Five Duke professors held a panel Wednesday to discuss the Islamic State group in a way often rare in today's contentious political climate—constructively.
The panel discussion, hosted by the Duke University Middle East Studies Center, focused on the humanitarian and ethical challenges associated with the Islamic State group's presence in Syria and Iraq. The speakers included David Schanzer, associate professor of the practice for public policy and director of the Triangle Center on Terrorism and Homeland Security, Suzanne Shanahan, associate research professor in sociology, David Siegel, associate professor of political science, Omid Safi, director of the Duke Islamic Studies Center and moderator Abdeslam Magrhaoui, associate professor of the practice for political science.
Although the event was hosted by Duke faculty, most of the audience consisted of local Durham residents. The discussion covered a wide range of issues—from the financing and constitution of the Islamic State group to the ongoing refugee crisis, Islamophobia in the West and the threat the Islamic State group poses in the U.S.
"The perception that refugees are all terrorists in waiting is increasingly prevalent," Shanahan said. "Underlying this fear is a fundamental misunderstanding about refugee law and policy internationally."
During the discussion, the professors agreed that the United States has a moral and legal obligation to accept refugees, that the ideology of the Islamic State group is not consistent with the basic tenets of Islam and that group poses a powerful threat to the U.S.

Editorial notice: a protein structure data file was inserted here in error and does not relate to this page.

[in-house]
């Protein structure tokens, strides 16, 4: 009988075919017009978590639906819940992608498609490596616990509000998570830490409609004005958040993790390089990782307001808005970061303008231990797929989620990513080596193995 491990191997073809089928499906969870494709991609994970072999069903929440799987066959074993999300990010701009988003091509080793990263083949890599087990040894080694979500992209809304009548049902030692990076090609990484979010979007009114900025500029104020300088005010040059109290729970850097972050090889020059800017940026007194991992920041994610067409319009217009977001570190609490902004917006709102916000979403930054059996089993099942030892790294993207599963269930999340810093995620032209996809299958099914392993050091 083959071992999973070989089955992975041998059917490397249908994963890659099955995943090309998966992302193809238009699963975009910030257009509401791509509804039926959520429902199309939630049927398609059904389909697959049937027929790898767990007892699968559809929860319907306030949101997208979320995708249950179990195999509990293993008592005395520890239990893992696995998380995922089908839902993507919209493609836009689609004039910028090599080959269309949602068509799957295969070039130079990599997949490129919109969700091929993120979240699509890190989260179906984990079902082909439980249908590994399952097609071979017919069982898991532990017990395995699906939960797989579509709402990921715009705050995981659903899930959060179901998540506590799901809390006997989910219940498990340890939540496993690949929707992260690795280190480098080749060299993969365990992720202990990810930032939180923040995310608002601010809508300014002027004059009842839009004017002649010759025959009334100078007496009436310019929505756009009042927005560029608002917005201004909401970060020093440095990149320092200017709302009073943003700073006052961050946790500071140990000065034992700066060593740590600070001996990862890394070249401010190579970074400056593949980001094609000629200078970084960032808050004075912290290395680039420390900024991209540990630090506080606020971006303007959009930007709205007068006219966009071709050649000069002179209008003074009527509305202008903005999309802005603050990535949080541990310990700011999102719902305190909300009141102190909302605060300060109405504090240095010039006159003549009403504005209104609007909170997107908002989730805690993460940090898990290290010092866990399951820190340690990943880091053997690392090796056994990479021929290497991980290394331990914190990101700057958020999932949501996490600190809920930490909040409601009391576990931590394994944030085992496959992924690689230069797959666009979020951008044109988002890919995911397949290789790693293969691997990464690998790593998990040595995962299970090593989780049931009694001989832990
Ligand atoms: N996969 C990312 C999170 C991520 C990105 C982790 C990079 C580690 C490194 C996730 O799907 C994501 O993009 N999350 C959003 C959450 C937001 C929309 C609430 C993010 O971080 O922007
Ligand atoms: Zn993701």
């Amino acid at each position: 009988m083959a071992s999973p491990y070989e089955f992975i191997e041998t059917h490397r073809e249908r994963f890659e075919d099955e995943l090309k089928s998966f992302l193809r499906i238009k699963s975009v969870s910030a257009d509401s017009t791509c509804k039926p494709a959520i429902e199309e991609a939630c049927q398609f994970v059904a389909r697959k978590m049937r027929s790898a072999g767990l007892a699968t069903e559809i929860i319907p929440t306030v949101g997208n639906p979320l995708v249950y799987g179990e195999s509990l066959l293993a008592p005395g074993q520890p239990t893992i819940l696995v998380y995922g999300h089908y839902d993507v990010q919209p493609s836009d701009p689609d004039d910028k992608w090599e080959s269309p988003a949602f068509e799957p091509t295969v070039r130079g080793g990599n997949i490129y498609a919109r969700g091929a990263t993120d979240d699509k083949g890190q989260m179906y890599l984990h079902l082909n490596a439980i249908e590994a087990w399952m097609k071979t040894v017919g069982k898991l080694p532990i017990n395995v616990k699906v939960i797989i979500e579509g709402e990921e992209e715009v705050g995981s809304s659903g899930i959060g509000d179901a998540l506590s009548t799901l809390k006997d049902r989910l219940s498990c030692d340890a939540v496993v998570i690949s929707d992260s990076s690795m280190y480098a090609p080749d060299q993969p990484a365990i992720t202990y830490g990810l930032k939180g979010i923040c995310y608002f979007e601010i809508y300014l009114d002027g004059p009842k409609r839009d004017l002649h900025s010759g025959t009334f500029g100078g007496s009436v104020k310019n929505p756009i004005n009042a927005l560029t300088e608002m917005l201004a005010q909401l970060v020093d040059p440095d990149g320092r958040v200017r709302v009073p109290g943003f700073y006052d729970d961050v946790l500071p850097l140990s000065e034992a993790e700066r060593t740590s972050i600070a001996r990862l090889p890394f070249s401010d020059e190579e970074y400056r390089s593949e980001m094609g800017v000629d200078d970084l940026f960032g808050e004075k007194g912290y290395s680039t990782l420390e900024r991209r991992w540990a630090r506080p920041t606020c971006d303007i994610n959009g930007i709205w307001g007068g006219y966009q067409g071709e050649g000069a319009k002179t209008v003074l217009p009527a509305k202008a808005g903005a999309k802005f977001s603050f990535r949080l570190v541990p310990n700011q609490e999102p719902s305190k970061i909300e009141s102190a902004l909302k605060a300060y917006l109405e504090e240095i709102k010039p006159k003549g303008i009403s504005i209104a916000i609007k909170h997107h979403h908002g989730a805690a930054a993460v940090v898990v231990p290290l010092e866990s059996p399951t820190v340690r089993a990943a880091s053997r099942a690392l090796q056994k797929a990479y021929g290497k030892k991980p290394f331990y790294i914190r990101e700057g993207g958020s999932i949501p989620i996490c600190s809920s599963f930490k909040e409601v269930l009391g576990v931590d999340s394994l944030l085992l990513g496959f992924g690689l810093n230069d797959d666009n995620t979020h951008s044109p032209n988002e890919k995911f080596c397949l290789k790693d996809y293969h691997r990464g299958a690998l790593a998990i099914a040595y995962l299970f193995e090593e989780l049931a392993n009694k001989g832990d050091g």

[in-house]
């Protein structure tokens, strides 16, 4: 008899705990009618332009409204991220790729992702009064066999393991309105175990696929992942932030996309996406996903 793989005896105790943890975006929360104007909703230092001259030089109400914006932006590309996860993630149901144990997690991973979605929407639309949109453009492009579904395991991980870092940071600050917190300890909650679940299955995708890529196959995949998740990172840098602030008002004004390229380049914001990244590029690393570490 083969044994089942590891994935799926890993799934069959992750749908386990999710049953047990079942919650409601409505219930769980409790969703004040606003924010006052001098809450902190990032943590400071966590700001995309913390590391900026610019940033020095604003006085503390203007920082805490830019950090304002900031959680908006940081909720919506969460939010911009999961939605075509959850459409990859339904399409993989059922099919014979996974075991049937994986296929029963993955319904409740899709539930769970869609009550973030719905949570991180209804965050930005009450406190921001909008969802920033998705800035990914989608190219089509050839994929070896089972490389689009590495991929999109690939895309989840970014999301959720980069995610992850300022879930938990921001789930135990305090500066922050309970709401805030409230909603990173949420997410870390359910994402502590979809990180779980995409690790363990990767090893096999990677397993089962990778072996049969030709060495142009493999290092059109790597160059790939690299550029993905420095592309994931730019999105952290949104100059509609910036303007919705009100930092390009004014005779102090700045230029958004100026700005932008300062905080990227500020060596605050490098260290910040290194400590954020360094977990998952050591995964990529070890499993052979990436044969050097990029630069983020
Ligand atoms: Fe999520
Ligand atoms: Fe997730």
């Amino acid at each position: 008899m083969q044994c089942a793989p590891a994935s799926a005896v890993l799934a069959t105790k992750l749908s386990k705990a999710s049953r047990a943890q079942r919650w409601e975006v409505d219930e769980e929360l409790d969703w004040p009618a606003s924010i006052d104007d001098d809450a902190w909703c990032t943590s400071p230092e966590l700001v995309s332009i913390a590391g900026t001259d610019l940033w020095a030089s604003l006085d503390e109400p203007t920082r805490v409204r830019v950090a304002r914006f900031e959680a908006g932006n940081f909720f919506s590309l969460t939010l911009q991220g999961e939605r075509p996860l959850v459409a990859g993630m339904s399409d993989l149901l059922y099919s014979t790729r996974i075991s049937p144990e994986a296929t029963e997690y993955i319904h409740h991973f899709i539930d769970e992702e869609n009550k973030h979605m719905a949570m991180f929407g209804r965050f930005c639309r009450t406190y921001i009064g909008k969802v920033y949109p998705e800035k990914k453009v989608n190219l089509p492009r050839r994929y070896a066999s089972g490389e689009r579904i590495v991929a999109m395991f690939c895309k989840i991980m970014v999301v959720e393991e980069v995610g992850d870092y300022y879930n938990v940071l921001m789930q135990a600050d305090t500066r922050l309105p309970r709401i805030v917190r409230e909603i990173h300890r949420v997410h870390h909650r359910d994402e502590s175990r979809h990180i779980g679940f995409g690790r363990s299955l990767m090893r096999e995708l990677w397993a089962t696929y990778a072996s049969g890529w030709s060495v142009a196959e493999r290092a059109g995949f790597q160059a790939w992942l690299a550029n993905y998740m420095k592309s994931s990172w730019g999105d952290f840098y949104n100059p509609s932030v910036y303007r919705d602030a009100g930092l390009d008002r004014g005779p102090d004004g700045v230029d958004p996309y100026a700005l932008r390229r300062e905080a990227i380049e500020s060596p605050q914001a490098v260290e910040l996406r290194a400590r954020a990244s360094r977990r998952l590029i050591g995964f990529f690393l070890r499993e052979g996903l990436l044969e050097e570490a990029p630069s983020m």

Safi passionately advocated for the acceptance of refugees. He noted that five million Syrians have fled the country and that another half of the country's remaining population is internally displaced.
Schanzer added that a rejection of refugees plays into the hands of the Islamic State group.
"Our anti-refugee rhetoric and our anti-Muslim bigotry is really supporting the ISIS claim that Muslims will never be accepted in our society," Schanzer said.
Siegel said that the Islamic State group is already skilled in recruiting in ways unprecedented for a terrorist group and that they need no help from American politicians.
During a particularly passionate point during the question and answer session, attendee Stephen Young contended that the Islamic State group has always existed in one form or another.
Safi said in response that the notion that there has been a consistent political philosophy during 1,400 years of Islamic government is "laughable" and criticized Young's response that "they all have the same ideology" as a statement lacking historical evidence.
"I would encourage you to study history before making that kind of assertion," Safi said.
Safi said that while the Islamic State group claims to practice a pure form of Islam, the organization violates core tenets of the religion. He cited an Islamic State group video depicting one member beheading his own mother as a direct contradiction of the Islamic belief in honoring one's parents.
Whatever their ideology, Siegel noted it poses a threat to the U.S. because the Islamic State group inspires "loner attacks" that do not require large migrations.
It is important to put the threat into context, however, Schanzer said. Since the terrorist attacks on September 11, 2001, the Islamic State group and its predecessor, Al-Qaeda, have killed around 50 Americans total, he cited, whereas The Center for Disease Control reported over 16,000 homicides in the United States in 2013.
Attendees had mostly positive impressions of the panel discussion.
"What I thought was interesting was how well educated [the panelists] are about the issues, and how that contrasts with the political discussions we hear today," said Sulaiman Abdulazeez, a graduate student in engineering management. "Interesting and a little sad at the same time."
Young said that the discussion was one-sided, however, with not enough focus on actually combatting the Islamic State group, although he also noted he was thankful for the openness of the discussion.
Safi said in conversations as politically and emotionally charged as those over religion and terrorism, it can be easy to engage in harmful and inflammatory rhetoric.
"There is a better and higher way than fear and fear mongering," Safi said.